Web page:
I really enjoyed this book, especially as I thought it was an interesting perspective on what is such a heartwrenching and devastating tragedy for so many families. Contrary to some reviews I read, I thought the story was very well crafted, and though some of the details were farfetched (cottage in the wooods in the middle of winter, inexperienced hikers climbing snow covered mountain in the dark, etc.), I did think the premise was eerily plausible. It is not out of the realm of possibility that someone could be so unhinged that they would try to exact revenge for their own family's heartache, even if they were the perpetrator of their family's loss. Not common, certainly, but not impossible. Strange things happen all the time.

I was gratified that Mitchard wrapped the story with the ending that we needed, because to do otherwise would have been too awful to imagine. As such, the two books together make a powerful story of loss and pain and ultimately, justice and reconciliation.

The Wednesday Sisters by Meg Waite Clayton

Paperback, 306 pages
Published May 19th 2009 by Ballantine Books (first published June 17th 2008) 
ISBN:  0345502833 (ISBN13: 9780345502834)
primary language:  English
original title:  The Wednesday Sisters
4 stars
Goodreads Synopsis:
Friendship, loyalty, and love lie at the heart of Meg Waite Clayton’s beautifully written, poignant, and sweeping novel of five women who, over the course of four decades, come to redefine what it means to be family.

For thirty-five years, Frankie, Linda, Kath, Brett, and Ally have met every Wednesday at the park near their homes in Palo Alto, California. Defined when they first meet by what their husbands do, the young homemakers and mothers are far removed from the Summer of Love that has enveloped most of the Bay Area in 1967. These “Wednesday Sisters” seem to have little in common: Frankie is a timid transplant from Chicago, brutally blunt Linda is a remarkable athlete, Kath is a Kentucky debutante, quiet Ally has a secret, and quirky, ultra-intelligent Brett wears little white gloves with her miniskirts. But they are bonded by a shared love of both literature–Fitzgerald, Eliot, Austen, du Maurier, Plath, and Dickens–and the Miss America Pageant, which they watch together every year.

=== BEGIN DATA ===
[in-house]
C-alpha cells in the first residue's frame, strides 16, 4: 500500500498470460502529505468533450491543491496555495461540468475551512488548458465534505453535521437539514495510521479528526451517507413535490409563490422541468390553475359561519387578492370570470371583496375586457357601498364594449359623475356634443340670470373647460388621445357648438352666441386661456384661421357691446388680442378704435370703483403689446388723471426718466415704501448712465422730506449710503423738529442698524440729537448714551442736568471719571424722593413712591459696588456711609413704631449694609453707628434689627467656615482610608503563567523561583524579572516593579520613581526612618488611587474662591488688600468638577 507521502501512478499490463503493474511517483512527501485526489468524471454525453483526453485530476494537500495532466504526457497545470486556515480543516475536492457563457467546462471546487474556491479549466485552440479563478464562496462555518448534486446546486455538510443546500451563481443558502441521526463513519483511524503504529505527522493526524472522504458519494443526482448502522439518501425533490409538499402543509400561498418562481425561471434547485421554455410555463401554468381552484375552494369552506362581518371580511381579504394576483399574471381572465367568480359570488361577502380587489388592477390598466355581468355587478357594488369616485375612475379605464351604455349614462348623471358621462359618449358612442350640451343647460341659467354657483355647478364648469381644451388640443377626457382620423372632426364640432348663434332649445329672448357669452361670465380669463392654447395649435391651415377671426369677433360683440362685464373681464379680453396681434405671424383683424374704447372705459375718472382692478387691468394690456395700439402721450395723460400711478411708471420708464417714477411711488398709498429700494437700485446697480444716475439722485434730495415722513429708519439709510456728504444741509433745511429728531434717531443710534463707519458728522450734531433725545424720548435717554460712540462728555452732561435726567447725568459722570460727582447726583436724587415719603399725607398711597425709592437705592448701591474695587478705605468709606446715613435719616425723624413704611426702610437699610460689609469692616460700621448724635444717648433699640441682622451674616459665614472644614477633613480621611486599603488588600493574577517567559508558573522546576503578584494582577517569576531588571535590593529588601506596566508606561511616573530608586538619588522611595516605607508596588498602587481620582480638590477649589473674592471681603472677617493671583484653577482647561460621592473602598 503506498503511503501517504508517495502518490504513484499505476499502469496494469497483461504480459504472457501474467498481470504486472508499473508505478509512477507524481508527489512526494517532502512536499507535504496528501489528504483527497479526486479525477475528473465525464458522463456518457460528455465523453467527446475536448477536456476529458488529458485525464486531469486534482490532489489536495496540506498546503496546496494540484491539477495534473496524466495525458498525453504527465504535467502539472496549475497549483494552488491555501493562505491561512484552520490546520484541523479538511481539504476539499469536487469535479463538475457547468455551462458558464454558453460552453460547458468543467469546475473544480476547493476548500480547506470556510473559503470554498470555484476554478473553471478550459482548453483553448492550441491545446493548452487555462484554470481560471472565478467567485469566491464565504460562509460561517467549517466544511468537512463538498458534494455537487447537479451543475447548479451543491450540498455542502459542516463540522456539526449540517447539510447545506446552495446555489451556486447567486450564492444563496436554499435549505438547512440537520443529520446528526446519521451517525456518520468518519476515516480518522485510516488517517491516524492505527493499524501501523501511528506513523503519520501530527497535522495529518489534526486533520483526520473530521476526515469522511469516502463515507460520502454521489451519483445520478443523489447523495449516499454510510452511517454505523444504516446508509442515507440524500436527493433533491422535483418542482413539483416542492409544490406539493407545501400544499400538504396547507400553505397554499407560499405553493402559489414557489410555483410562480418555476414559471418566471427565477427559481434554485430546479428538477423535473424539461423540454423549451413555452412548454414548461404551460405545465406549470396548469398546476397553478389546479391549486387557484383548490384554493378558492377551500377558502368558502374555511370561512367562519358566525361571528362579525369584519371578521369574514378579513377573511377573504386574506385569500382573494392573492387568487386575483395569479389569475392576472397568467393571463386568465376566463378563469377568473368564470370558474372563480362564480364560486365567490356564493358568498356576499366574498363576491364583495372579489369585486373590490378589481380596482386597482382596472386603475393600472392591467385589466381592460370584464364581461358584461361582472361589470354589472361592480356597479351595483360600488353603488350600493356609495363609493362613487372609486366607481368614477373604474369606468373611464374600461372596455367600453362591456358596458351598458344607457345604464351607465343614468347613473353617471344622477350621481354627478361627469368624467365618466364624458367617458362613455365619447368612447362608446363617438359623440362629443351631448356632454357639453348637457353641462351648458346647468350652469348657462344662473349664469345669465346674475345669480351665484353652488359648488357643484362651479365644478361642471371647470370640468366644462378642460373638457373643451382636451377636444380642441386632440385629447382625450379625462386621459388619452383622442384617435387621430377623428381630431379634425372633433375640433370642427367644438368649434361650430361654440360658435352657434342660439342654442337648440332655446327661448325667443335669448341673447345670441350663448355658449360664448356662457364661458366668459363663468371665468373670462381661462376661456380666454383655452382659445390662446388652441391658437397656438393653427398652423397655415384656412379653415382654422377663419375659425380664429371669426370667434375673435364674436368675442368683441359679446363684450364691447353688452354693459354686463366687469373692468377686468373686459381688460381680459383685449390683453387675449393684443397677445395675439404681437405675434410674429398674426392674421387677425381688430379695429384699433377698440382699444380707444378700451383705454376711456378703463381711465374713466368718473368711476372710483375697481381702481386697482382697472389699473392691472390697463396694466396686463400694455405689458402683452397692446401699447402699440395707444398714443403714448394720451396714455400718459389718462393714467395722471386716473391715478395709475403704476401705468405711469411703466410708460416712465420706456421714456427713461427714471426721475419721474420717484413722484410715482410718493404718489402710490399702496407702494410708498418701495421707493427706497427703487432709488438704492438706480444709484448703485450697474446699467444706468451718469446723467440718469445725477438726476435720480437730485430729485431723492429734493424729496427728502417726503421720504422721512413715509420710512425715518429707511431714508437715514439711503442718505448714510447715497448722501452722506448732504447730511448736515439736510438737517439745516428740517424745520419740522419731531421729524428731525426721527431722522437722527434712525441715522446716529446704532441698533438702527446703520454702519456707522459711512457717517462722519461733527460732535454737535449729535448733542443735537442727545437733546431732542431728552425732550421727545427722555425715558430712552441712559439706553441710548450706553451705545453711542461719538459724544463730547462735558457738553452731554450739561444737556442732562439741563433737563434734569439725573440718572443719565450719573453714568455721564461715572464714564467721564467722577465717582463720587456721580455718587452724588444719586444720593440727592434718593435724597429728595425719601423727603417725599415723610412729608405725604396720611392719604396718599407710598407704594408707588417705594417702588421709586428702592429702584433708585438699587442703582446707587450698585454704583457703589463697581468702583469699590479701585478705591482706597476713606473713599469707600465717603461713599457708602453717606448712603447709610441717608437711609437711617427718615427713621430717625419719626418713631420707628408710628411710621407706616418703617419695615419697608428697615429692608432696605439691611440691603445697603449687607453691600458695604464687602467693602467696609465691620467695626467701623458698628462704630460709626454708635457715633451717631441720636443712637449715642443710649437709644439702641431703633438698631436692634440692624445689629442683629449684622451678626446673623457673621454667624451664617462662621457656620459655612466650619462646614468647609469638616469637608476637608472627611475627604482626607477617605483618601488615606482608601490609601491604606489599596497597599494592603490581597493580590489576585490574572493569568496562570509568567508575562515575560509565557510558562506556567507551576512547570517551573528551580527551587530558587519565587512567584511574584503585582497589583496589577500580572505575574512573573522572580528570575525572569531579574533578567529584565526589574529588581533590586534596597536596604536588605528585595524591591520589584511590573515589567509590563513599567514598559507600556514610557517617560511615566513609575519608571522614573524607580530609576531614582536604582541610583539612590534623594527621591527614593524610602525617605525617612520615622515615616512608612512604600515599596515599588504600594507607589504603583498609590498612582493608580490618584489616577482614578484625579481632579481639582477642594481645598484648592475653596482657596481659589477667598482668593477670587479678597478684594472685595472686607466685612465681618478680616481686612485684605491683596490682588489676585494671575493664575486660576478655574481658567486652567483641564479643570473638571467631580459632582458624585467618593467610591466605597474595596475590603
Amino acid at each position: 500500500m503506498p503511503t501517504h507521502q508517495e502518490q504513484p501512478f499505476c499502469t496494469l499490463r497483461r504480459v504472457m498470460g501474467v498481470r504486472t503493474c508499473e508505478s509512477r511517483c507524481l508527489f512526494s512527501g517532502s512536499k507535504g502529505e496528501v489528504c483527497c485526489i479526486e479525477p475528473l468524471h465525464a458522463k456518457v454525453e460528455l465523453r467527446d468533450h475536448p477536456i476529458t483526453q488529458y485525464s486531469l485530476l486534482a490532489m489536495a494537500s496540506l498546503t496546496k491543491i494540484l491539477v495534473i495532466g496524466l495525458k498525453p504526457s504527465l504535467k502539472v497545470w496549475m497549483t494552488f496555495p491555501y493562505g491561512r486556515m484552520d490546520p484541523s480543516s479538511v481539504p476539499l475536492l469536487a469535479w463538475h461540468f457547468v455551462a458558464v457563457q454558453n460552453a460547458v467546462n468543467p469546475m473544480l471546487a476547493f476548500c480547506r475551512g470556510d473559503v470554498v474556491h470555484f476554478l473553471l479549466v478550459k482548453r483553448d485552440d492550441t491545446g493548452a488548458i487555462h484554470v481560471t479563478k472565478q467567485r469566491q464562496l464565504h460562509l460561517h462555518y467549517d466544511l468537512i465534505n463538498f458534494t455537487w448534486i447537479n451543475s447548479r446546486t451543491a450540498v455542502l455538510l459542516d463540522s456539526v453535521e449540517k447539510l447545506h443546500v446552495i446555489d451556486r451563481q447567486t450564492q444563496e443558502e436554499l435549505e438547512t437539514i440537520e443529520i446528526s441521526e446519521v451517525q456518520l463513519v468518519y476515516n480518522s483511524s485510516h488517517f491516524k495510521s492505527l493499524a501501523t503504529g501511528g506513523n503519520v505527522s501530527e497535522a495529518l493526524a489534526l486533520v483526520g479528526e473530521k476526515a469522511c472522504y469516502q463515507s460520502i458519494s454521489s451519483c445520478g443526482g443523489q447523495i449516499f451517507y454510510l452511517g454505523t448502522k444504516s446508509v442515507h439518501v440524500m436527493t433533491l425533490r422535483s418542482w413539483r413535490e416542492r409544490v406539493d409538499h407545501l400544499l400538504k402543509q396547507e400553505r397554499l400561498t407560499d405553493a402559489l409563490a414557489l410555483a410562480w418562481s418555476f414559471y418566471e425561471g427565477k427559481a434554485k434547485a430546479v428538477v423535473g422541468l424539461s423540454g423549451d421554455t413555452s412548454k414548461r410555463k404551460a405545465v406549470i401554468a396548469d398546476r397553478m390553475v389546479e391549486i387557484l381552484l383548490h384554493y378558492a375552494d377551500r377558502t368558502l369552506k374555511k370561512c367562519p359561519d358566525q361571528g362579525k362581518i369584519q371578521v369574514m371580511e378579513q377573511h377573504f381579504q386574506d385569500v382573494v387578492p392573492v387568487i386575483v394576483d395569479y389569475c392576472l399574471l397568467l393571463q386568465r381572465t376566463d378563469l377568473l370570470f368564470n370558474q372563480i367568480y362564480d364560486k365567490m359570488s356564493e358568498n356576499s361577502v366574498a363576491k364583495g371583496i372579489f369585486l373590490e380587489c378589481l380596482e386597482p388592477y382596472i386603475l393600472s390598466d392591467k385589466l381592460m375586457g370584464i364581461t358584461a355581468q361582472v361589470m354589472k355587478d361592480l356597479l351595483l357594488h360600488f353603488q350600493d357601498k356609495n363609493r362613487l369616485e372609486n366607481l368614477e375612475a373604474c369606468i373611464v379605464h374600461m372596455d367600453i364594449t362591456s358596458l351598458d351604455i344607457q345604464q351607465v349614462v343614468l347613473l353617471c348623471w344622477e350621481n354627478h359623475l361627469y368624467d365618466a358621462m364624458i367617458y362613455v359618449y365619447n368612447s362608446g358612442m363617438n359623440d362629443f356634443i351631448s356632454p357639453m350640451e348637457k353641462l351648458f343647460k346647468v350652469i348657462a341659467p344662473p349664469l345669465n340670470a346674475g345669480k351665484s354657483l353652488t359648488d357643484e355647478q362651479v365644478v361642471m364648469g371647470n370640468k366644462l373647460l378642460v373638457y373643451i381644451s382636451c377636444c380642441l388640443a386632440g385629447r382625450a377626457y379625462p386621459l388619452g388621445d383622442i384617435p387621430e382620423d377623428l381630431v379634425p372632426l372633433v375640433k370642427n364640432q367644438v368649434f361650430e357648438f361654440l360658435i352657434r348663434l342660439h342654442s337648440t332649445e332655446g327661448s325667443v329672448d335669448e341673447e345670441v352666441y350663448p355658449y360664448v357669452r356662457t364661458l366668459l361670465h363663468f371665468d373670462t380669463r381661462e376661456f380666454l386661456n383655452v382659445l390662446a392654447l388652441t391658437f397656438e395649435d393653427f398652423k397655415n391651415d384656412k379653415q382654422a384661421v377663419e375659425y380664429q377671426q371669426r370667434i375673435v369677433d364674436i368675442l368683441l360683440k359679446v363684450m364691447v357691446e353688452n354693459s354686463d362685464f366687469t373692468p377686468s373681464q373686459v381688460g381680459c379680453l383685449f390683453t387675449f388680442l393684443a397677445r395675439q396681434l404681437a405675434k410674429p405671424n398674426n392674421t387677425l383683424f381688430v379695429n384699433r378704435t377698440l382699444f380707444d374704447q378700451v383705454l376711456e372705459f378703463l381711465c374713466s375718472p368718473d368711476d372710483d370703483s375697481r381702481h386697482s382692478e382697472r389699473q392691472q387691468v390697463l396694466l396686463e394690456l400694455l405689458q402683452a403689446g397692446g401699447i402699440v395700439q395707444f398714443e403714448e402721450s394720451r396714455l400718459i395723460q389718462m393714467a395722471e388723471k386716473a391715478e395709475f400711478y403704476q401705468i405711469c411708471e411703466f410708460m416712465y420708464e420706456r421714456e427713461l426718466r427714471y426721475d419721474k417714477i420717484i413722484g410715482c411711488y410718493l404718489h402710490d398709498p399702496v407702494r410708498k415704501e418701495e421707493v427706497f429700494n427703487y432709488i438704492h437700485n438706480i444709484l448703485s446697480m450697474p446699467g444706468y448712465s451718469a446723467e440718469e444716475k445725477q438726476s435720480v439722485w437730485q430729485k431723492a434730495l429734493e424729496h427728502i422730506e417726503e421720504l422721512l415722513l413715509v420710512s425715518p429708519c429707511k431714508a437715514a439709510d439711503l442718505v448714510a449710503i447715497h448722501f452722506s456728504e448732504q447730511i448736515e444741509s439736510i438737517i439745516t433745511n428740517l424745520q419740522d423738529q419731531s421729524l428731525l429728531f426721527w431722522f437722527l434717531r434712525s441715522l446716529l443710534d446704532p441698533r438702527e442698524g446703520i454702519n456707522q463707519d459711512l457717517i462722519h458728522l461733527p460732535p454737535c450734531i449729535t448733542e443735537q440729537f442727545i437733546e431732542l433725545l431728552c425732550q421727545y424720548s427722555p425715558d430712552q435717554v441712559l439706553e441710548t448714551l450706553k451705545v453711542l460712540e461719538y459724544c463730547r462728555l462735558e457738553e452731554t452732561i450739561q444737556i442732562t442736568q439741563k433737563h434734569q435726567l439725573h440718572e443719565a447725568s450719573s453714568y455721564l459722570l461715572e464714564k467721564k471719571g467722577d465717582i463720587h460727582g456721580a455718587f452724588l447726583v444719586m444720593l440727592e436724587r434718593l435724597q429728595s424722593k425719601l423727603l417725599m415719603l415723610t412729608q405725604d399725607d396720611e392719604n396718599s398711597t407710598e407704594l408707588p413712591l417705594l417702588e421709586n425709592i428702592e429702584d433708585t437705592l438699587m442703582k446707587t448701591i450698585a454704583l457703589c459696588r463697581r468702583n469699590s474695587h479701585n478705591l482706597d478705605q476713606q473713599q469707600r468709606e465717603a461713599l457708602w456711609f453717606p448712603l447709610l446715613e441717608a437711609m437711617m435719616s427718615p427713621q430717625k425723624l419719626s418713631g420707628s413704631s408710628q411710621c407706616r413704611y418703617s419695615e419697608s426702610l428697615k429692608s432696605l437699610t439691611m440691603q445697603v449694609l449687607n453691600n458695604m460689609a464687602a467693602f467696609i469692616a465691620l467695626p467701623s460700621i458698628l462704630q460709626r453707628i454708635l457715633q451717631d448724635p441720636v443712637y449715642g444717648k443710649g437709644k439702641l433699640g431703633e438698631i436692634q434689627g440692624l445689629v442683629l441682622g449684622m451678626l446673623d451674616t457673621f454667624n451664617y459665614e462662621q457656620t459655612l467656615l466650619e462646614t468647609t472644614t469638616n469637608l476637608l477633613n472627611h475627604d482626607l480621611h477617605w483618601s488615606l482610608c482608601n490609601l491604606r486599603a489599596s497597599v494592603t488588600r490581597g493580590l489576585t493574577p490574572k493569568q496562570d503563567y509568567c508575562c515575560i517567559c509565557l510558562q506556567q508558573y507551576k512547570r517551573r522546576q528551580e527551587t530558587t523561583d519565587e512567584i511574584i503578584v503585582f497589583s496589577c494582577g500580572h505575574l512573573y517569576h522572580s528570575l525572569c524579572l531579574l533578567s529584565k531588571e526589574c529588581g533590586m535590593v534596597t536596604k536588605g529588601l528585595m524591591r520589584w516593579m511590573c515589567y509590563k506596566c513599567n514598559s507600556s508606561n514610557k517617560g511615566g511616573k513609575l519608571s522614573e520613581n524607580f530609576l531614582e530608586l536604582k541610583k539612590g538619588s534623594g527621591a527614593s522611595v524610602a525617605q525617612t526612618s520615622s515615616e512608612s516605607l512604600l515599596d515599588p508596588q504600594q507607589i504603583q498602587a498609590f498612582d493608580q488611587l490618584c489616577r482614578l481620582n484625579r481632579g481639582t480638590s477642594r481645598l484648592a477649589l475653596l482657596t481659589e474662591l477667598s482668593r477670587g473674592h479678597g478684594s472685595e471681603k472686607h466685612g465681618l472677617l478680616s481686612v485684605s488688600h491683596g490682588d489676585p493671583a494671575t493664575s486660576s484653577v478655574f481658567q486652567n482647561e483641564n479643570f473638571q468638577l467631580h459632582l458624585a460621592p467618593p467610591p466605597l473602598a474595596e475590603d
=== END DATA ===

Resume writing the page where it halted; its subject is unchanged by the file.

As the years roll on and their children grow, the quintet forms a writers circle to express their hopes and dreams through poems, stories, and, eventually, books. Along the way, they experience history in the making: Vietnam, the race for the moon, and a women’s movement that challenges everything they have ever thought about themselves, while at the same time supporting one another through changes in their personal lives brought on by infidelity, longing, illness, failure, and success.

Humorous and moving, The Wednesday Sisters is a literary feast for book lovers that earns a place among those popular works that honor the joyful, mysterious, unbreakable bonds between friends.

My Thoughts:
This may be one of my favorite light reads of the year. I am a sucker for stories that center around a reading or writing group (or whatever common interest it may be), particularly when a group of women are gathering initially because of their common interest, and become friends, confidantes and sources of strength & support as the years progress. I would love to be a part of a group like this...and perhaps I am in some sense. These are satisfying, friendship-affirming stories that explore the layers of women's relationships with each other. This book in particular appealed to me, not only because of these factors, but because the women gathered specifically to write...corporately, regularly, critique realistically & constructively, and to become better writers because of their relationship with each other. I loved that their relationships deepened, their candor as both writers & critics becaame more refined, and in the end, their support for each other withstood many setbacks (some serious) without breaking. There's a little bit of everything in this story, it is delivered with skill, and it is ultimately satisfying.

Saving CeeCee Honeycutt by Beth Hoffman

Audio CD, 8 disks (10 hours)
Published January 12th 2010 by Penguin Audiobooks (first published January 1st 2010) 
ISBN:  0143145541 (ISBN13: 9780143145547)
primary language:  English
original title:  Saving CeeCee Honeycutt
4 stars overall / 4 stars audio narration